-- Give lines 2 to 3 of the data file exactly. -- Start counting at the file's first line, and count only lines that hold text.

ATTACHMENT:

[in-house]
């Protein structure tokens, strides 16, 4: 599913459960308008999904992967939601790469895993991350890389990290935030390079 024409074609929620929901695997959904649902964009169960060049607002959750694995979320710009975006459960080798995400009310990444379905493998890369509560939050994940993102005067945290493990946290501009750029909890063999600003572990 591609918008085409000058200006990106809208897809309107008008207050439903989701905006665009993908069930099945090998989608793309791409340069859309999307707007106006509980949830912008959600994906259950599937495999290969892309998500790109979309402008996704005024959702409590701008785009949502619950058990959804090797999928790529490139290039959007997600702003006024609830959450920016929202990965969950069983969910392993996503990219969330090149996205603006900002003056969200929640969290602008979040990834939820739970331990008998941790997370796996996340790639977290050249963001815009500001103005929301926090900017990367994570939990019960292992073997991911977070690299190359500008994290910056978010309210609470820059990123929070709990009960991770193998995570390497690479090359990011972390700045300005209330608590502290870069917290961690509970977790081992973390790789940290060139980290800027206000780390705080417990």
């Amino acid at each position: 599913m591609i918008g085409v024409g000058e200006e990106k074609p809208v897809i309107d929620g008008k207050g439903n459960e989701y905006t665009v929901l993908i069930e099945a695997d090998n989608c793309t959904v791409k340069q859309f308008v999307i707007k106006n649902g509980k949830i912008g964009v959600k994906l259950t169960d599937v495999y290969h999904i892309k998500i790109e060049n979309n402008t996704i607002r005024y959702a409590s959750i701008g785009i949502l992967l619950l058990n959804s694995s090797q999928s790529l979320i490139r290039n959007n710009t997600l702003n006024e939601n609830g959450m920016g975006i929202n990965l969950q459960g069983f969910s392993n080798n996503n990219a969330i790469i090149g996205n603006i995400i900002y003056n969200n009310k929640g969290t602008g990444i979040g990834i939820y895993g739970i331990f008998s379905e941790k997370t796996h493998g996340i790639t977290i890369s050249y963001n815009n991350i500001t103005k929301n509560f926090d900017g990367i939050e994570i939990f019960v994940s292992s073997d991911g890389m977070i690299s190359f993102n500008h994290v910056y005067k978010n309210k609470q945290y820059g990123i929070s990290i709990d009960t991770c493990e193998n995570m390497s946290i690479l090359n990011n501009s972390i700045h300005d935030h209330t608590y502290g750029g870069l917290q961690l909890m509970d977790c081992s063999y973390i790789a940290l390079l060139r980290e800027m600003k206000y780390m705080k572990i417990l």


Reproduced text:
């Protein structure tokens, strides 16, 4: 599913459960308008999904992967939601790469895993991350890389990290935030390079 024409074609929620929901695997959904649902964009169960060049607002959750694995979320710009975006459960080798995400009310990444379905493998890369509560939050994940993102005067945290493990946290501009750029909890063999600003572990 591609918008085409000058200006990106809208897809309107008008207050439903989701905006665009993908069930099945090998989608793309791409340069859309999307707007106006509980949830912008959600994906259950599937495999290969892309998500790109979309402008996704005024959702409590701008785009949502619950058990959804090797999928790529490139290039959007997600702003006024609830959450920016929202990965969950069983969910392993996503990219969330090149996205603006900002003056969200929640969290602008979040990834939820739970331990008998941790997370796996996340790639977290050249963001815009500001103005929301926090900017990367994570939990019960292992073997991911977070690299190359500008994290910056978010309210609470820059990123929070709990009960991770193998995570390497690479090359990011972390700045300005209330608590502290870069917290961690509970977790081992973390790789940290060139980290800027206000780390705080417990």
């Amino acid at each position: 599913m591609i918008g085409v024409g000058e200006e990106k074609p809208v897809i309107d929620g008008k207050g439903n459960e989701y905006t665009v929901l993908i069930e099945a695997d090998n989608c793309t959904v791409k340069q859309f308008v999307i707007k106006n649902g509980k949830i912008g964009v959600k994906l259950t169960d599937v495999y290969h999904i892309k998500i790109e060049n979309n402008t996704i607002r005024y959702a409590s959750i701008g785009i949502l992967l619950l058990n959804s694995s090797q999928s790529l979320i490139r290039n959007n710009t997600l702003n006024e939601n609830g959450m920016g975006i929202n990965l969950q459960g069983f969910s392993n080798n996503n990219a969330i790469i090149g996205n603006i995400i900002y003056n969200n009310k929640g969290t602008g990444i979040g990834i939820y895993g739970i331990f008998s379905e941790k997370t796996h493998g996340i790639t977290i890369s050249y963001n815009n991350i500001t103005k929301n509560f926090d900017g990367i939050e994570i939990f019960v994940s292992s073997d991911g890389m977070i690299s190359f993102n500008h994290v910056y005067k978010n309210k609470q945290y820059g990123i929070s990290i709990d009960t991770c493990e193998n995570m390497s946290i690479l090359n990011n501009s972390i700045h300005d935030h209330t608590y502290g750029g870069l917290q961690l909890m509970d977790c081992s063999y973390i790789a940290l390079l060139r980290e800027m600003k206000y780390m705080k572990i417990l």